Google, iHeartMedia settle charges of deceptive Pixel 4 ads with FTC, U.S. states
The FTC said in a statement on Monday that the companies aired nearly 29,000 deceptive endorsements by radio personalities promoting their use of and experience with Google's Pixel 4 phone in 2019 and 2020. The allegations were settled by the companies, who agreed to pay $9.4 million in penalties, the FTC said.
The U.S. Federal Trade Commission and seven U.S. states reached a settlement with Alphabet Inc's Google and iHeartMedia Inc over allegations of deceptive ads promoting Google's Pixel 4 smartphone, the FTC said. The FTC said in a statement on Monday that the companies aired nearly 29,000 deceptive endorsements by radio personalities promoting their use of and experience with Google's Pixel 4 phone in 2019 and 2020.
The allegations were settled by the companies, who agreed to pay $9.4 million in penalties, the FTC said. "Google and iHeartMedia paid influencers to promote products they never used, showing a blatant disrespect for truth-in-advertising rules," FTC official Samuel Levine said.
In 2019, Google hired iHeartMedia and 11 other radio networks in 10 major markets to have on-air personalities record and broadcast endorsements of the Pixel 4 phone, according to the FTC. Google said it was pleased to resolve this case.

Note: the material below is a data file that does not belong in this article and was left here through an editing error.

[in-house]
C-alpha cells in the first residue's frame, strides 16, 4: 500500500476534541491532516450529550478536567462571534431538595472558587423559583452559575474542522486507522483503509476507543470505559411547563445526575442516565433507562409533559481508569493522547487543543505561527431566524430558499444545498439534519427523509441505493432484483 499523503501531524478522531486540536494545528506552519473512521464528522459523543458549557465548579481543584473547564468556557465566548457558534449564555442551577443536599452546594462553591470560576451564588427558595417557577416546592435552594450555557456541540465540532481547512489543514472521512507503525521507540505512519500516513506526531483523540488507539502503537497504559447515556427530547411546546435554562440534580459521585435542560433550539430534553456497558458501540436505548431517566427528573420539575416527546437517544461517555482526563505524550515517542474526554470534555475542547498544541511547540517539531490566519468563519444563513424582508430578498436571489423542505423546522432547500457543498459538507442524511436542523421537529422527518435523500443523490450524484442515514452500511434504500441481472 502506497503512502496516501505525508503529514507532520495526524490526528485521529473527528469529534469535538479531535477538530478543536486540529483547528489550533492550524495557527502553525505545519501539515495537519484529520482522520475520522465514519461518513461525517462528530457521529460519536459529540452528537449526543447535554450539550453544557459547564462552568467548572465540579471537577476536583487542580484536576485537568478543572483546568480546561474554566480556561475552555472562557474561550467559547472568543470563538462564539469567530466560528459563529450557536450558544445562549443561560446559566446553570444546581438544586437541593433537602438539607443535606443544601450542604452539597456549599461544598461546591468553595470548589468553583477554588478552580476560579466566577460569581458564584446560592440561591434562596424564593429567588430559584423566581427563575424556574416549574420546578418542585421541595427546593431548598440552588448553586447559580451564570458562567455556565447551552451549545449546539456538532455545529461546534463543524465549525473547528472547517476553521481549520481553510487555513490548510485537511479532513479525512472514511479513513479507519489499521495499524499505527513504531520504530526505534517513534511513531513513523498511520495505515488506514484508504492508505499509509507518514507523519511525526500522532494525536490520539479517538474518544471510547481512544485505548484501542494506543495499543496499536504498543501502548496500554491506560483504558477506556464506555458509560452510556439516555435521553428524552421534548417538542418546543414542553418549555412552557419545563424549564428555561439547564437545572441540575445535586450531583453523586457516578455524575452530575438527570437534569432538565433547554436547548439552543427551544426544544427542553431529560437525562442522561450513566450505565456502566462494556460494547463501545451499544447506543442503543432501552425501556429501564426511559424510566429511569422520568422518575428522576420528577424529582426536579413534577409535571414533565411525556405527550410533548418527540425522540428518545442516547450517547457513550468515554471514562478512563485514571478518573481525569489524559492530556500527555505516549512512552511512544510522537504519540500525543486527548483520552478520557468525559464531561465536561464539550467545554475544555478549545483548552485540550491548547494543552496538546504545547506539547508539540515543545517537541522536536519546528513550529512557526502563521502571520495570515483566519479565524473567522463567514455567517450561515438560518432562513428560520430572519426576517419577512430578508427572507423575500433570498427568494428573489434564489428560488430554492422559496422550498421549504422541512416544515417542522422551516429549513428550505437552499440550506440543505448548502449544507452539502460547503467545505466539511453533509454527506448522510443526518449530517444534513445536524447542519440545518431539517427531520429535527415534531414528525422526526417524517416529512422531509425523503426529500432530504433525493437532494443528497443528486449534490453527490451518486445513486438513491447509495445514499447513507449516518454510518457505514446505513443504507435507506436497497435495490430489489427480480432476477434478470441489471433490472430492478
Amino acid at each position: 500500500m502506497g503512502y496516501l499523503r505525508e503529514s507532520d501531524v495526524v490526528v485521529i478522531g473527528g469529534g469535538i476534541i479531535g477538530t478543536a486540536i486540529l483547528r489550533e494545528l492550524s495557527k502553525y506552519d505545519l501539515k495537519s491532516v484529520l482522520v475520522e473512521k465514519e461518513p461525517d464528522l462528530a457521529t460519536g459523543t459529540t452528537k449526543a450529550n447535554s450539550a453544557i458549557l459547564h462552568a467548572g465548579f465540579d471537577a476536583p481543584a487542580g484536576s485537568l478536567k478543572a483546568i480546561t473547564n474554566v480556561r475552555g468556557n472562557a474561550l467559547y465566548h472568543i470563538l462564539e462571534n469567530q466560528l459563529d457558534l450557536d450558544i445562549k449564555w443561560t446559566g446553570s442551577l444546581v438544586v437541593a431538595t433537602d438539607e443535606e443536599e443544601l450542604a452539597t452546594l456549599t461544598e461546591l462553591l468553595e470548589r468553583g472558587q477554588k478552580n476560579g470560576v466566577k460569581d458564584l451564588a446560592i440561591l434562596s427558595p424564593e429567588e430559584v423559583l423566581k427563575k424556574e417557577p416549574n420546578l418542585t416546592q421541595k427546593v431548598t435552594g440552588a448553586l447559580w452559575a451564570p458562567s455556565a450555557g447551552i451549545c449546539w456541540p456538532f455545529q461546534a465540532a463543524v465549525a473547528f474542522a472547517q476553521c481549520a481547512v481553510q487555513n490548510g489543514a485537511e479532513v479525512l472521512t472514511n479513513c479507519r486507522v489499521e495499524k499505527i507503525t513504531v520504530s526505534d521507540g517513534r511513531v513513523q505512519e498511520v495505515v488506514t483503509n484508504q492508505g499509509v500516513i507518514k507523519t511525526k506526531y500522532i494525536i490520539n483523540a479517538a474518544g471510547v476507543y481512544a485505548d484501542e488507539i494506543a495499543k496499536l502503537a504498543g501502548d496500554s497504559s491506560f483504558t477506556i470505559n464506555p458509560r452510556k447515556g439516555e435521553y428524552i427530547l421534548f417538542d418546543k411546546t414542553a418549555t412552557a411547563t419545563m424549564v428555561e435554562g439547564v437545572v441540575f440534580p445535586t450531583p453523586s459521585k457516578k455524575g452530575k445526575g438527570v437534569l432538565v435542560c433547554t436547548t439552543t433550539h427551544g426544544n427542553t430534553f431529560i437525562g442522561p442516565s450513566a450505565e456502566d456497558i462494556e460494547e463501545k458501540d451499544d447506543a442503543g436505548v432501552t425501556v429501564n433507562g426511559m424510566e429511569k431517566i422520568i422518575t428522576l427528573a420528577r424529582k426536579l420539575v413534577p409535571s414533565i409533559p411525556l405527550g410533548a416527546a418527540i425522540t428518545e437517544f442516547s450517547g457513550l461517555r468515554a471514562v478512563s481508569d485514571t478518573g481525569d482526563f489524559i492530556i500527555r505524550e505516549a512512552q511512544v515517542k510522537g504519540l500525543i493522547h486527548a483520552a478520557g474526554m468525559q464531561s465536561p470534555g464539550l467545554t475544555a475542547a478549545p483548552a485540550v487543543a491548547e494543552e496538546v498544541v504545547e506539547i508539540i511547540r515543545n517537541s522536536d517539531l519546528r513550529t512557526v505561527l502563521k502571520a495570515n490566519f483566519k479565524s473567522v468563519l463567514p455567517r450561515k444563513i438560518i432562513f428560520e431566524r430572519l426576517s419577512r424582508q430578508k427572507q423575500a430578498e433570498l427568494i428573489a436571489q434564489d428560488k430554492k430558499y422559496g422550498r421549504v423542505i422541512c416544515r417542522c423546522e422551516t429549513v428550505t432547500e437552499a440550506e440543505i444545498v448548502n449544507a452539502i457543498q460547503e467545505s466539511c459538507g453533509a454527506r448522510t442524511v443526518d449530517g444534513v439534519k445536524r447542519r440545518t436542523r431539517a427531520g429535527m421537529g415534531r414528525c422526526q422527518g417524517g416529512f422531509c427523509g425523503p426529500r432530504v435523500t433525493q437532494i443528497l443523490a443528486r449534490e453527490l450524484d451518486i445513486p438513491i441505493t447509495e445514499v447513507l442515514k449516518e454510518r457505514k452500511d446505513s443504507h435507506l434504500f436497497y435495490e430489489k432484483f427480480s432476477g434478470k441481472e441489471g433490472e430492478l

"We take compliance with advertising laws seriously and have processes in place designed to help ensure we follow relevant regulations and industry standards," a Google spokesperson said in an emailed statement. While Monday's penalty was small, Google and big tech firms have faced scrutiny from regulators recently. Google is also fighting claims in court over its search and advertising practices.
Earlier this month, the company agreed to pay nearly $400 million to settle allegations by 40 U.S. states that the search and advertising company illegally tracked users' locations. The U.S. Justice Department sued Google in 2020, accusing it of antitrust violations in its search business, claims that Google denied. The seven states to join the FTC were New York, Arizona, California, Georgia, Illinois, Massachusetts and Texas.
The ads ran in English and Spanish and violated consumer protection laws, the FTC and the seven states alleged.
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